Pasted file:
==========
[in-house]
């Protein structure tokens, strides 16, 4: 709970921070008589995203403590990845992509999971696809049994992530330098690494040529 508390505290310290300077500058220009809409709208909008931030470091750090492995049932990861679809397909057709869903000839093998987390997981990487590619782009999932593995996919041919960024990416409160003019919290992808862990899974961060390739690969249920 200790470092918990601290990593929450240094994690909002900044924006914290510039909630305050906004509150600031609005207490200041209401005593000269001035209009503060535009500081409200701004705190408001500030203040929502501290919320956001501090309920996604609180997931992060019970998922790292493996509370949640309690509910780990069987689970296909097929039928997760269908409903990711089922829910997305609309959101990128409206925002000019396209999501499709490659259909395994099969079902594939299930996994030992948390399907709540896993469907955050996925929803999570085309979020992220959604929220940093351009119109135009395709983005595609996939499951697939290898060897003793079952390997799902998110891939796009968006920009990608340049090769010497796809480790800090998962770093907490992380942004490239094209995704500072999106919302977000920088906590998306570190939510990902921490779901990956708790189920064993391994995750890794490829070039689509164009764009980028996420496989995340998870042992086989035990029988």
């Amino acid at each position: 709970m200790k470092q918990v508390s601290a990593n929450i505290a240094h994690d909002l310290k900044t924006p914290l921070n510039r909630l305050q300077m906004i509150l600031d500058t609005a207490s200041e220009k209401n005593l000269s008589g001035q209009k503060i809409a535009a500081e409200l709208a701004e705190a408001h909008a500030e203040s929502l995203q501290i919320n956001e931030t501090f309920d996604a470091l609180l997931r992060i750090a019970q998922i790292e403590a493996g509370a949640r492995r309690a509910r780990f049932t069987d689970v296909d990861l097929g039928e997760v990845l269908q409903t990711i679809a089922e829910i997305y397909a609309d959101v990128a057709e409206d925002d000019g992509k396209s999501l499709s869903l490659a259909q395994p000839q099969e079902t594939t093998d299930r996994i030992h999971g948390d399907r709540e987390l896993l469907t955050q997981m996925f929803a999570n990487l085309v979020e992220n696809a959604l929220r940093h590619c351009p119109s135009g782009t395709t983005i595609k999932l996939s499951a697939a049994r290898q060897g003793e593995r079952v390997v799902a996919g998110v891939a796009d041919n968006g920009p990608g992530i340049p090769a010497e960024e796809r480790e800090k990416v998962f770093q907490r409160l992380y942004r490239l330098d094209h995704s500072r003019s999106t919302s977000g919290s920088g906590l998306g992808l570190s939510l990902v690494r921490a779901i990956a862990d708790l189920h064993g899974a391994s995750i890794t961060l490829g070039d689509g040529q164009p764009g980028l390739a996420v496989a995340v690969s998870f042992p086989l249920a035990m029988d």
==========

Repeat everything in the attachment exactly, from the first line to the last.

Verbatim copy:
[in-house]
């Protein structure tokens, strides 16, 4: 709970921070008589995203403590990845992509999971696809049994992530330098690494040529 508390505290310290300077500058220009809409709208909008931030470091750090492995049932990861679809397909057709869903000839093998987390997981990487590619782009999932593995996919041919960024990416409160003019919290992808862990899974961060390739690969249920 200790470092918990601290990593929450240094994690909002900044924006914290510039909630305050906004509150600031609005207490200041209401005593000269001035209009503060535009500081409200701004705190408001500030203040929502501290919320956001501090309920996604609180997931992060019970998922790292493996509370949640309690509910780990069987689970296909097929039928997760269908409903990711089922829910997305609309959101990128409206925002000019396209999501499709490659259909395994099969079902594939299930996994030992948390399907709540896993469907955050996925929803999570085309979020992220959604929220940093351009119109135009395709983005595609996939499951697939290898060897003793079952390997799902998110891939796009968006920009990608340049090769010497796809480790800090998962770093907490992380942004490239094209995704500072999106919302977000920088906590998306570190939510990902921490779901990956708790189920064993391994995750890794490829070039689509164009764009980028996420496989995340998870042992086989035990029988």
């Amino acid at each position: 709970m200790k470092q918990v508390s601290a990593n929450i505290a240094h994690d909002l310290k900044t924006p914290l921070n510039r909630l305050q300077m906004i509150l600031d500058t609005a207490s200041e220009k209401n005593l000269s008589g001035q209009k503060i809409a535009a500081e409200l709208a701004e705190a408001h909008a500030e203040s929502l995203q501290i919320n956001e931030t501090f309920d996604a470091l609180l997931r992060i750090a019970q998922i790292e403590a493996g509370a949640r492995r309690a509910r780990f049932t069987d689970v296909d990861l097929g039928e997760v990845l269908q409903t990711i679809a089922e829910i997305y397909a609309d959101v990128a057709e409206d925002d000019g992509k396209s999501l499709s869903l490659a259909q395994p000839q099969e079902t594939t093998d299930r996994i030992h999971g948390d399907r709540e987390l896993l469907t955050q997981m996925f929803a999570n990487l085309v979020e992220n696809a959604l929220r940093h590619c351009p119109s135009g782009t395709t983005i595609k999932l996939s499951a697939a049994r290898q060897g003793e593995r079952v390997v799902a996919g998110v891939a796009d041919n968006g920009p990608g992530i340049p090769a010497e960024e796809r480790e800090k990416v998962f770093q907490r409160l992380y942004r490239l330098d094209h995704s500072r003019s999106t919302s977000g919290s920088g906590l998306g992808l570190s939510l990902v690494r921490a779901i990956a862990d708790l189920h064993g899974a391994s995750i890794t961060l490829g070039d689509g040529q164009p764009g980028l390739a996420v496989a995340v690969s998870f042992p086989l249920a035990m029988d």